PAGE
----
Saturday, February 27, 1999

Zoning clears way for condos


Citizens could block decision

BY JANET C. WETZEL
The Cincinnati Enquirer

        MONROE — The city's first condominium development has moved a step closer to being a reality, but there is still some question about whether the controversial project may be blocked.

        Its ultimate fate may hang in the balance for another month.

        City council voted unani mously this week to approve rezoning the 54.9-acre site off Ohio 63 from single-family to multifamily residential with a planned unit development (PUD).

        That clears a major hurdle for the project proposed by Norwood developer Joe Farruggia, who wants to build Villas of Heritage Green, a 180-unit condominium development for “empty-nesters” with prices starting at about $90,000.

        But that vote is not the final word. The rezoning does not go into effect for 30 days, during which time opponents could file a referendum petition to get the issue on the ballot in an effort to overturn council's decision, said Jay Stewart, assistant city manager.

        In 1996, after council approved rezoning the land from agricultural to single-family, a citizens group got the decision overturned through a referendum vote. In May 1997, council again approved the single-family zoning, but Mr. Farruggia said he had trouble marketing the lots to builders.

        Kathy Moore, who was in volved with the previous referendum effort, declined to comment Wednesday.

        But Mr. Farruggia said he is optimistic he will be able to proceed with infrastructure work by late spring and begin construction in June.

        The development will be first-class, Mr. Farruggia said, with homes from 1,300 to 2,600 square feet, he said.

        The gated community will also include a clubhouse, a walking path winding throughout the property including the wooded area, a lake with a fountain, shuffleboard, garden sites for residents, and picnic and children's play areas.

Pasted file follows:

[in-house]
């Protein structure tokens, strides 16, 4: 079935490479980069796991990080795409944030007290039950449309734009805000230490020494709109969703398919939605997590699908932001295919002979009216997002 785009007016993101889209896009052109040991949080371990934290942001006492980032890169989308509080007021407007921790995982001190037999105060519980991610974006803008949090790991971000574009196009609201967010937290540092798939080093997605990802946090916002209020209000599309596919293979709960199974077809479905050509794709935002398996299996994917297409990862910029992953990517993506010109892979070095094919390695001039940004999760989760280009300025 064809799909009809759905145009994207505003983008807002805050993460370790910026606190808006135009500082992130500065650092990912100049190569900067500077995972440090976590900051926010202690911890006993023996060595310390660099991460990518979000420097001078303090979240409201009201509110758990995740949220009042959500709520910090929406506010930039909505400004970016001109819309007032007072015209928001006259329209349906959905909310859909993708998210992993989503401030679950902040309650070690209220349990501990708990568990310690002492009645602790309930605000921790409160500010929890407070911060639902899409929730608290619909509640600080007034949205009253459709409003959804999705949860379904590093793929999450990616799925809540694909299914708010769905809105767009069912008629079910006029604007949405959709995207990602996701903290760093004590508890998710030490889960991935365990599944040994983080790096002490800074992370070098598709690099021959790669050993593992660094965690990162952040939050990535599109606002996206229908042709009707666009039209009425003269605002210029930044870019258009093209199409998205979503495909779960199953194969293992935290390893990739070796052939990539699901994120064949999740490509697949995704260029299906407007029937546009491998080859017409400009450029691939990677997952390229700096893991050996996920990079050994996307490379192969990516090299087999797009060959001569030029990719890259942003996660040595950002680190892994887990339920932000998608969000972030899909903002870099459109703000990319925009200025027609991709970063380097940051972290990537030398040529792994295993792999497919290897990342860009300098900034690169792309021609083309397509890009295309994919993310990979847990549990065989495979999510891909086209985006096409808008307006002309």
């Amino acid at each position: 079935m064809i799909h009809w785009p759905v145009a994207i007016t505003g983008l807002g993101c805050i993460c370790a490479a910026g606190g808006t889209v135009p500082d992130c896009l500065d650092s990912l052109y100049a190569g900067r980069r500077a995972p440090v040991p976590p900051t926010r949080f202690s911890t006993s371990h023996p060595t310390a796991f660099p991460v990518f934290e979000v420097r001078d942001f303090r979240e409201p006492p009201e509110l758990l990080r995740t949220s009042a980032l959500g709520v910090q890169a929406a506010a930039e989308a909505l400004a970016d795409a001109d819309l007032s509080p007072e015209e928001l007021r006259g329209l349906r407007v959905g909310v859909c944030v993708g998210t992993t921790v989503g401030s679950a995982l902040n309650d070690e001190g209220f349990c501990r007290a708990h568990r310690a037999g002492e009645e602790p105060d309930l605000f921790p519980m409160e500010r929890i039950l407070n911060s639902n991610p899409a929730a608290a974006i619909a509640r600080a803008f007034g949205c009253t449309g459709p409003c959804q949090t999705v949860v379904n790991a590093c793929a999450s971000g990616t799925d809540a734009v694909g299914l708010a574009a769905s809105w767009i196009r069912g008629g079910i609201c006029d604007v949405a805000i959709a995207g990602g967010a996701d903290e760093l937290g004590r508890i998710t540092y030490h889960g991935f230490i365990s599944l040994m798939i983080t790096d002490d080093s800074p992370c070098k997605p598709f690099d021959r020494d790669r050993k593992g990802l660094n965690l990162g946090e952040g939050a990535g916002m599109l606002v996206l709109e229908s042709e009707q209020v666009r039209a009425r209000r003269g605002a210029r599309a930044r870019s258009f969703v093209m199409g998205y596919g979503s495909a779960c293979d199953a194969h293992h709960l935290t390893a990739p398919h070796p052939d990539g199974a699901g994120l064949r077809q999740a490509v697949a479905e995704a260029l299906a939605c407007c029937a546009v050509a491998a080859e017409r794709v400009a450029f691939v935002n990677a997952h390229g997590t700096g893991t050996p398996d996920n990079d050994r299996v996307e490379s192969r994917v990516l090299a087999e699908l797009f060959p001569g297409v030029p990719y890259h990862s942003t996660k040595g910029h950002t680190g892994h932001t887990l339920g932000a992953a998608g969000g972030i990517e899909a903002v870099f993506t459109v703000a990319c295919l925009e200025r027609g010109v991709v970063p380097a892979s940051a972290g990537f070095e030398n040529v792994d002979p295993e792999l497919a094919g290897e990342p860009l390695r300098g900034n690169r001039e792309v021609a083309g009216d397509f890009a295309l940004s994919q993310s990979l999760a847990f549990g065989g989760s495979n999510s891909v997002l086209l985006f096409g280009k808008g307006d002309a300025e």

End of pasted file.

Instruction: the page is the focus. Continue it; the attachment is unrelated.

No one spoke against the proposal during the council meeting Tuesday, but some farmers voiced concerns about water runoff during a previous public hearing.

        Mr. Farruggia said those concerns will be addressed by his and city engineers and by the Ohio Environmental Protection Agency before work begins.

        “Now we're having nothing but positive response,” Mr. Farruggia said, adding that even previous opponents are now supportive. “Everyone we've talked to is for this development, and they're excited about it. We are, too.”

        Mr. Stewart said the city has worked hard to attract this type of development to fill a void in housing options in Monroe.

        “We hope there's no referendum filed, because we believe in the project,” Mr. Stewart said. The next step will be presenting construction drawings to the planning commission, likely in April, he said.

       



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